Food and drink often suggested coin designs.
Metapontum (southern Italy), ear of wheat and locust.
Ancient Roman Bread
We are quite sure that when the Romans invaded Greece they had their eating habits changed drastically. The Greek slaves who were taken back to Rome taught the Romans to use several different flours in a single loaf instead of the one common flour that was used in Rome. I think this recipe is about as close as we come to the flavors that were enjoyed during the early days.
Put the tepid water in your electric mixing bowl and dissolve the yeast.
Use a paper lunch sack for weighing out the flour. Put the whole wheat and rye flour in the bag first, and then make up the weight with the white flour. Put 4 cups from the bag into the mixer and whip it for 10 minutes. Add the salted water. If you have a heavy mixing machine such as a KitchenAid, allow the dough hook to do the rest of the work. If not, you need to add the remaining flour by hand. Knead until the dough is smooth and elastic.
Put the dough on a plastic counter and cover with an inverted steel bowl. Allow to rise once, punch it down, and allow it to rise a second time. Punch down and form into 2 or 3 loaves. I never use bread pans for this, as they will ruin the crust. Place the loaves on baking sheets that have been dusted with cornmeal and allow the loaves to rise until double in bulk.
Bake in a 450º oven about 24 minutes, or until the crust is golden and the loaf is light to the touch. It should make a hollow sound when you thump your finger on the bottom of the loaf.
This recipe comes from The Frugal Gourmet Cooks Three Ancient Cuisines China - Greece - Rome, by Jeff Smith, ©1991
First I shall recall the gifts to humankind and fair-haired Demeter, friend Moschus: take them to your heart. The best one can get, the finest of all, cleanly hulled from good ripe ears, is the barley from the sea-washed breast of famous Eresus in Lesbos - whiter than airborne snow. If the gods eat barley, this is where Hermes goes shopping for it.
Among the cereals, barley was the most popular in ancient Greece, as Archestratus' enthusiasm attests, but even there it was not all that often used for bread. In Rome, by contrast, barley was the punishment ration for soldiers. Under the Roman Empire, Greeks too came to despise the grain that grows so well in the Greek climate.
Barley is very low in gluten. When only pure barley meal is used for bread, the resulting loaf is flat and heavy. Its keeping qualities are poor; the crust and texture can be very dry. It seems likely that ancient bakers, if preparing barley rools for an elaborate banquet such as Philoxenus describes, would have mixed their barley meal with some other flour to produce a lighter loaf: coarse bread would be out of place. Elizabeth David, in her definitive English Bread and Yeast Cookery, recommends a 50 percent mixture of barley meal and strong wholewheat flour, which I have followed. She also quotes a very simple barley bread recipe, originating in cornwall, that is remarkably well adapted to classical tastes and kitchens and which provides the basis for the recipe given above: "Cover the newly mixed bread with a cloth and set in a warm place. When risen form into cone-shaped loaves and bake under a kettle on the hearth. The loaves were usually grouped in threes, and the soft crust, where the loaves touched each other, was called a kissing crusts."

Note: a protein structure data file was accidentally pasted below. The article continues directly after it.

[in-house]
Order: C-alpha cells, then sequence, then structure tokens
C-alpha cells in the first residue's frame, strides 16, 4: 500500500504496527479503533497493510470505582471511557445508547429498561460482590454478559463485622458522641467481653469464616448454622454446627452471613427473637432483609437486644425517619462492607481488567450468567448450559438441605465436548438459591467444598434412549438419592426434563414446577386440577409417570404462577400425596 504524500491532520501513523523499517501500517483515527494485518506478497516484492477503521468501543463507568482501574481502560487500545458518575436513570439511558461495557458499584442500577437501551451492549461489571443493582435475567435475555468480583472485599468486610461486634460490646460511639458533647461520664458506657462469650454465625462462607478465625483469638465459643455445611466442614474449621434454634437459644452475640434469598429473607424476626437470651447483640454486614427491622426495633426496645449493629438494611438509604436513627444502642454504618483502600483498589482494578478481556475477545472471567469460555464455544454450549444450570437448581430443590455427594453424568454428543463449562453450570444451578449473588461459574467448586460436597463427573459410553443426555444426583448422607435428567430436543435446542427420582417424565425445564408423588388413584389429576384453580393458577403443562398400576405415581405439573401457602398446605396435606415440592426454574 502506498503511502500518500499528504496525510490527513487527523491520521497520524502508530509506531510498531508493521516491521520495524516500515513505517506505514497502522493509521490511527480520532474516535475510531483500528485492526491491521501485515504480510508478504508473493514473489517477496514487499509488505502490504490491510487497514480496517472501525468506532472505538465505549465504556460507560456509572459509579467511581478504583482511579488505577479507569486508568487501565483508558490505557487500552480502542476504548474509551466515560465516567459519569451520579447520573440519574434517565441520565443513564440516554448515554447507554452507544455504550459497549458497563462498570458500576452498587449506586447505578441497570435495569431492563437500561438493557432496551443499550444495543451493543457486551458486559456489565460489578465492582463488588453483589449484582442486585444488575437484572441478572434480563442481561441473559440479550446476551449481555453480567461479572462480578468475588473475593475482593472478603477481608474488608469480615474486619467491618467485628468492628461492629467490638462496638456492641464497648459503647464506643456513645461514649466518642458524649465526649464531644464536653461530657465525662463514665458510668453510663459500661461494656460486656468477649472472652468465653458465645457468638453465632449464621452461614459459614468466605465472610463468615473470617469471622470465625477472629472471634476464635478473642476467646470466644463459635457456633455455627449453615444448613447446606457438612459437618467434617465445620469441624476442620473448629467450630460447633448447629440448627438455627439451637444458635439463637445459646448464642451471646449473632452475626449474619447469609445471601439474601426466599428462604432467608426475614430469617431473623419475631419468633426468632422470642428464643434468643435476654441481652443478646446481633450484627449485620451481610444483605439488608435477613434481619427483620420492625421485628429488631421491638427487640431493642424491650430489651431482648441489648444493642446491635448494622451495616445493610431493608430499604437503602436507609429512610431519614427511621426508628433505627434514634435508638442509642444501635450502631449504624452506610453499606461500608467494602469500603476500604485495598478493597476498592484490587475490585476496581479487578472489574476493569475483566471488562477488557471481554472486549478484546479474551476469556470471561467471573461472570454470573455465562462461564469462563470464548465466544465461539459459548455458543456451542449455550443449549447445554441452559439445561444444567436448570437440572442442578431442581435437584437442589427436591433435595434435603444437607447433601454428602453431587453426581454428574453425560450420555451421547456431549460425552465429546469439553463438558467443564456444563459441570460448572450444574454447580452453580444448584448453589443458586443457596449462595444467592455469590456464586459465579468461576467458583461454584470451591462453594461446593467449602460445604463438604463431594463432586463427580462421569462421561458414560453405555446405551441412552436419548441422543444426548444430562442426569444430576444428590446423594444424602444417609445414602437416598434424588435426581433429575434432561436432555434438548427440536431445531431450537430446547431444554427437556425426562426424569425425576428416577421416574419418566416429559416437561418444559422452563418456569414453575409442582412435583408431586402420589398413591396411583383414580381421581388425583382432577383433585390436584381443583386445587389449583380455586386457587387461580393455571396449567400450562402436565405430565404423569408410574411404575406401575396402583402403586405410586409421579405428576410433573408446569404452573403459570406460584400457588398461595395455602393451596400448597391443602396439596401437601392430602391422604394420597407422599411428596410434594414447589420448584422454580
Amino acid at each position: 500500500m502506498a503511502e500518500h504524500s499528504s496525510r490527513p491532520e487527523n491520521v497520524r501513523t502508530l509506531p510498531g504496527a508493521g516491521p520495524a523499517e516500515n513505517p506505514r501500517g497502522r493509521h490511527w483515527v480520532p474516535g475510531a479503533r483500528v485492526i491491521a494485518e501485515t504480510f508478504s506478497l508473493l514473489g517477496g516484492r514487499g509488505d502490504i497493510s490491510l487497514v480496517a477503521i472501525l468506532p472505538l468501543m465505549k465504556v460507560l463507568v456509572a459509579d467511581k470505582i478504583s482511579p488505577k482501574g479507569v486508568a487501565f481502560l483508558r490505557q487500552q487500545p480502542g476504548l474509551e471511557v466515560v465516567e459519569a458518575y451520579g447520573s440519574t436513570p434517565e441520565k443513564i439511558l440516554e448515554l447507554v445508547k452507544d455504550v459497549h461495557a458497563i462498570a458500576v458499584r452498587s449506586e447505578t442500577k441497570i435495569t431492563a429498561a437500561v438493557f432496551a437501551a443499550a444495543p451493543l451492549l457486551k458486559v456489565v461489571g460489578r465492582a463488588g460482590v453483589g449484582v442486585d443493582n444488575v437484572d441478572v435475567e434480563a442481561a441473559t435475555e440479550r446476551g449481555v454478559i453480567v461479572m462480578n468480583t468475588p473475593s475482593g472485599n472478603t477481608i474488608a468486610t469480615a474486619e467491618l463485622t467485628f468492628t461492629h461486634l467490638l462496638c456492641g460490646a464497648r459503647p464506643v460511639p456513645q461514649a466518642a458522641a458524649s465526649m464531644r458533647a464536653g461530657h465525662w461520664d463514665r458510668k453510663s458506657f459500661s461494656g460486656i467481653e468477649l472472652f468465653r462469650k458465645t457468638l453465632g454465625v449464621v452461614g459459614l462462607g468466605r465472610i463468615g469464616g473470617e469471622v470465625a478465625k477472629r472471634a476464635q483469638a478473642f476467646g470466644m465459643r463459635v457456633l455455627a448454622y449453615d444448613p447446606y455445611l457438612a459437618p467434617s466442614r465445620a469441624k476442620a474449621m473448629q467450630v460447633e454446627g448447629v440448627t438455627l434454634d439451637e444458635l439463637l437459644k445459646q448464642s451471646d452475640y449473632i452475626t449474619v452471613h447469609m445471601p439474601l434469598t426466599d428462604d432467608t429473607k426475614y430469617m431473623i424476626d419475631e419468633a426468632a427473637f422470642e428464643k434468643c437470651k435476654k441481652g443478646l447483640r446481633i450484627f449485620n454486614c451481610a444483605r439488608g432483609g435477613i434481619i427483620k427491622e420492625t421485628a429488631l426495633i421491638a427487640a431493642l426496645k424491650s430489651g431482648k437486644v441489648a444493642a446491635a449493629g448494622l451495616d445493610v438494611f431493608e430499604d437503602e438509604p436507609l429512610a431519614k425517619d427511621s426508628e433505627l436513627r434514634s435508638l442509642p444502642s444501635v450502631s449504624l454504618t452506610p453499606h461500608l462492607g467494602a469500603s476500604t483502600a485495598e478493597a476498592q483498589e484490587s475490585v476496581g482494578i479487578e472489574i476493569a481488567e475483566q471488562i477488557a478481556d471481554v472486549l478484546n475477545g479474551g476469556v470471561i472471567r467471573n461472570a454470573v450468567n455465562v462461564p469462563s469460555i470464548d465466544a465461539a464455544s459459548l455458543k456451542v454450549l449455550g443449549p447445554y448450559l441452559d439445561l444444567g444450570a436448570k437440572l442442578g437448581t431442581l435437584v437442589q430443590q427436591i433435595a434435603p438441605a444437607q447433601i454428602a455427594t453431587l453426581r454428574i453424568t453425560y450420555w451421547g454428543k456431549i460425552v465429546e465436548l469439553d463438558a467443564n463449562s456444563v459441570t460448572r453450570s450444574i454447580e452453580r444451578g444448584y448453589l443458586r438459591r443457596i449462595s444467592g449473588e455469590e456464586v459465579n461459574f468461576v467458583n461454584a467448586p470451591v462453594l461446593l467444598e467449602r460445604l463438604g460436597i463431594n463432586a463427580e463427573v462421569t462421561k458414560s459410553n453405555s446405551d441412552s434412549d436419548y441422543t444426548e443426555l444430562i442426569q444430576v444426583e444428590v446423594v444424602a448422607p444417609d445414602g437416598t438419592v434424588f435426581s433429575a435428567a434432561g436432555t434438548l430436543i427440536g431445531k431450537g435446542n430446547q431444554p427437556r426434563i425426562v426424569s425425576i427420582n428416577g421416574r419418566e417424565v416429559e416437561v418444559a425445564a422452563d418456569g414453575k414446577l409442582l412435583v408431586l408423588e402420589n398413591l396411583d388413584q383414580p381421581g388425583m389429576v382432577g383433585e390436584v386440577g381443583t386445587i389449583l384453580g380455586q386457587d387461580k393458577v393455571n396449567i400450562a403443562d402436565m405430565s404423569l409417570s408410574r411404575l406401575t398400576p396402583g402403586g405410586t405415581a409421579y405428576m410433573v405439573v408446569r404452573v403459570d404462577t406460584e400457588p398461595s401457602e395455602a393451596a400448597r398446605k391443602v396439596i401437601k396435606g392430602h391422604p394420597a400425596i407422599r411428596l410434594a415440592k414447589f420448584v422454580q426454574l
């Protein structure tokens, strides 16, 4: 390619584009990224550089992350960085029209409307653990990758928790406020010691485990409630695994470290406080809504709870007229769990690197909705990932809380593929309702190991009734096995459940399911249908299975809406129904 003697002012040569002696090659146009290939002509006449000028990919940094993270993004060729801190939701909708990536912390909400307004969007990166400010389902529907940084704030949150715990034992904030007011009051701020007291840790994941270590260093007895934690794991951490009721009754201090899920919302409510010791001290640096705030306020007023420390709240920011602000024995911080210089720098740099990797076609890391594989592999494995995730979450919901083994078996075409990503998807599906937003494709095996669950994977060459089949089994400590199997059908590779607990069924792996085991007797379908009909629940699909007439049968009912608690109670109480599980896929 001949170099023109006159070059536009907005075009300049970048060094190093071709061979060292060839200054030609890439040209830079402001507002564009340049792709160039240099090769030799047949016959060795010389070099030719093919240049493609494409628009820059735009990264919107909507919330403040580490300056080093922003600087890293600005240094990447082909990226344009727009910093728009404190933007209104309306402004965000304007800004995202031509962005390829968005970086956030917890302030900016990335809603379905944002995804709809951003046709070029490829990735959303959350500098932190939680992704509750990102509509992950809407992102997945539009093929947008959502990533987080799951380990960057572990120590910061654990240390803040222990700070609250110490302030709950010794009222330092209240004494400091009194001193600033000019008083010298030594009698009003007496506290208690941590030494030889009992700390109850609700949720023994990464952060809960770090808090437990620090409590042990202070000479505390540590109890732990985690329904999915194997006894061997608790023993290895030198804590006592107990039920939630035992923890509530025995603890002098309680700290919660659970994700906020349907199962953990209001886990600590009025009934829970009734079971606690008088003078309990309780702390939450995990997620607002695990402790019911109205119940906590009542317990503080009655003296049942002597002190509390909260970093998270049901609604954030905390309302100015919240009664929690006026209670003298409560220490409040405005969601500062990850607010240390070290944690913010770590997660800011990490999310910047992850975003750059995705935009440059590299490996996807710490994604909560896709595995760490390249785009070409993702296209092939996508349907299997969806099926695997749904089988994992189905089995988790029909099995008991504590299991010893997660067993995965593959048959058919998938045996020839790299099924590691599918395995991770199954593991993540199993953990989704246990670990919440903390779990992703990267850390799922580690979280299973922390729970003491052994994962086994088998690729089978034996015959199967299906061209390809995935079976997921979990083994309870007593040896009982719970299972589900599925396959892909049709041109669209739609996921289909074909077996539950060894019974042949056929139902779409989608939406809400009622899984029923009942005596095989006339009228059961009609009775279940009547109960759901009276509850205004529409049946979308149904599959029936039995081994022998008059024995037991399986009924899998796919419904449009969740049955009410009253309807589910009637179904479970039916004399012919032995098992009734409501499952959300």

Greeks and Romans too baked on the hearth under a brick, or testum. The fact that the rolls will be touching under such a cover will ensure a moist and soft crust. Cooks piled red-hot coals over the testum, creating a mini-oven on the open hearth. This we cannot really duplicate: all that we can do is to heat the container that we use. The brick can be replaced by a large casserole or any large metal or crockery bowl that is oven proof. Many of the testa found by archaeologists have a small number of holes in the top. I have experimented with a large, shallow, clay flowerpot, 12 inches across and about 5 inches deep. The drainage holes in the top of this allow air circulation. If your own "baking brick" does not provide air holes, probe one side of the container about 1 inch around the baking tray. You may have to bake twice if your container is too small to cover all the rolls.
For the leaven, dissolve the yeast in 1T warm water and use to form a dough with 2 oz. barley flour. Knead the dough briefly, mould into a pat, crossit lightly and put a thumbprint in the centre. pour 2t of warm water into the indentation. Place in a glass dish with a lid and leave to ferment in a warm place for at least 24 hours.
Now for the dough: sift the wholewheat and barley flours together, add 1t salt and the leaven and form a dough with sufficient warm water. Knead well and allow to rest and rise in a bowl, covered with plastic wrap or a plastic bag, in a warm place until it has doubled in size. Divide the dough into 12 pieces and mould them with the palm of your hand into smooth balls. leave to rise in a warm place, covered with a cloth.
Heat the oven to 400º and also heat a baking tray and an upturned casserole, shallow clay pot or metal bowl - whatever you decide to use as a "baking brick". Brush the tray with a little olive oil and place the rolls in 2 circles of 6, with the edges barely touching. Cover with the upturned container and bake 15-20 minutes until lightly golden and hollo-sounding when tapped.
This recipe is from The Classical Cookbook by Andrew Dalby and Sally Grainger, ©1996
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